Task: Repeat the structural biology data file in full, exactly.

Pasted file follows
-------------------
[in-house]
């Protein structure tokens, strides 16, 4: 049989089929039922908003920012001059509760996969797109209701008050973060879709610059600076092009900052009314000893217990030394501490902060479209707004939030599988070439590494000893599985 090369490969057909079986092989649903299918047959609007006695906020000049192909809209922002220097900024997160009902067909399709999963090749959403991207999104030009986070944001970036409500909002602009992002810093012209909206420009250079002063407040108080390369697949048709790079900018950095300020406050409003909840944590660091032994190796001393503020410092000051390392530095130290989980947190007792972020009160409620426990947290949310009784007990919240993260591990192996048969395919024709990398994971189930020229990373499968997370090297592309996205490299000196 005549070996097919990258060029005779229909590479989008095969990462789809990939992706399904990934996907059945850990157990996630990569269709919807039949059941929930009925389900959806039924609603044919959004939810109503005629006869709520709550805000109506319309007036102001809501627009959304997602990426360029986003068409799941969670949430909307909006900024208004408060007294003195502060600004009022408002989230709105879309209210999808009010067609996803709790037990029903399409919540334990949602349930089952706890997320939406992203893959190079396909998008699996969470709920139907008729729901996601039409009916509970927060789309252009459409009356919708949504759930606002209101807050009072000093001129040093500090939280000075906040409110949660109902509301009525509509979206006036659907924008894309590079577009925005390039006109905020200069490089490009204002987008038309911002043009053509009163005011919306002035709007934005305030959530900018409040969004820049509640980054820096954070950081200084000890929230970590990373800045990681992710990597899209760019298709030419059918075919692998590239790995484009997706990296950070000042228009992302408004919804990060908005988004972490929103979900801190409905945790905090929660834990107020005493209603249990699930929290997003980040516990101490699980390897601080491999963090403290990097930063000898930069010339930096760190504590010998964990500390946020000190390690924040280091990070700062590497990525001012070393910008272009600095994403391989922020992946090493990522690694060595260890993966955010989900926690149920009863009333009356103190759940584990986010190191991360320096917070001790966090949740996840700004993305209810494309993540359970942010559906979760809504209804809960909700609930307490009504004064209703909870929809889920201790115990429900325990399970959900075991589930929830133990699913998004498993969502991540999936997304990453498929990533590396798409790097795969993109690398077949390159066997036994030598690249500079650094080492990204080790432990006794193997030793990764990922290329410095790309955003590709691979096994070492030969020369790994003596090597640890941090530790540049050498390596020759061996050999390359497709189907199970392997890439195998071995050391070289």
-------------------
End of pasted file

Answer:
[in-house]
């Protein structure tokens, strides 16, 4: 049989089929039922908003920012001059509760996969797109209701008050973060879709610059600076092009900052009314000893217990030394501490902060479209707004939030599988070439590494000893599985 090369490969057909079986092989649903299918047959609007006695906020000049192909809209922002220097900024997160009902067909399709999963090749959403991207999104030009986070944001970036409500909002602009992002810093012209909206420009250079002063407040108080390369697949048709790079900018950095300020406050409003909840944590660091032994190796001393503020410092000051390392530095130290989980947190007792972020009160409620426990947290949310009784007990919240993260591990192996048969395919024709990398994971189930020229990373499968997370090297592309996205490299000196 005549070996097919990258060029005779229909590479989008095969990462789809990939992706399904990934996907059945850990157990996630990569269709919807039949059941929930009925389900959806039924609603044919959004939810109503005629006869709520709550805000109506319309007036102001809501627009959304997602990426360029986003068409799941969670949430909307909006900024208004408060007294003195502060600004009022408002989230709105879309209210999808009010067609996803709790037990029903399409919540334990949602349930089952706890997320939406992203893959190079396909998008699996969470709920139907008729729901996601039409009916509970927060789309252009459409009356919708949504759930606002209101807050009072000093001129040093500090939280000075906040409110949660109902509301009525509509979206006036659907924008894309590079577009925005390039006109905020200069490089490009204002987008038309911002043009053509009163005011919306002035709007934005305030959530900018409040969004820049509640980054820096954070950081200084000890929230970590990373800045990681992710990597899209760019298709030419059918075919692998590239790995484009997706990296950070000042228009992302408004919804990060908005988004972490929103979900801190409905945790905090929660834990107020005493209603249990699930929290997003980040516990101490699980390897601080491999963090403290990097930063000898930069010339930096760190504590010998964990500390946020000190390690924040280091990070700062590497990525001012070393910008272009600095994403391989922020992946090493990522690694060595260890993966955010989900926690149920009863009333009356103190759940584990986010190191991360320096917070001790966090949740996840700004993305209810494309993540359970942010559906979760809504209804809960909700609930307490009504004064209703909870929809889920201790115990429900325990399970959900075991589930929830133990699913998004498993969502991540999936997304990453498929990533590396798409790097795969993109690398077949390159066997036994030598690249500079650094080492990204080790432990006794193997030793990764990922290329410095790309955003590709691979096994070492030969020369790994003596090597640890941090530790540049050498390596020759061996050999390359497709189907199970392997890439195998071995050391070289």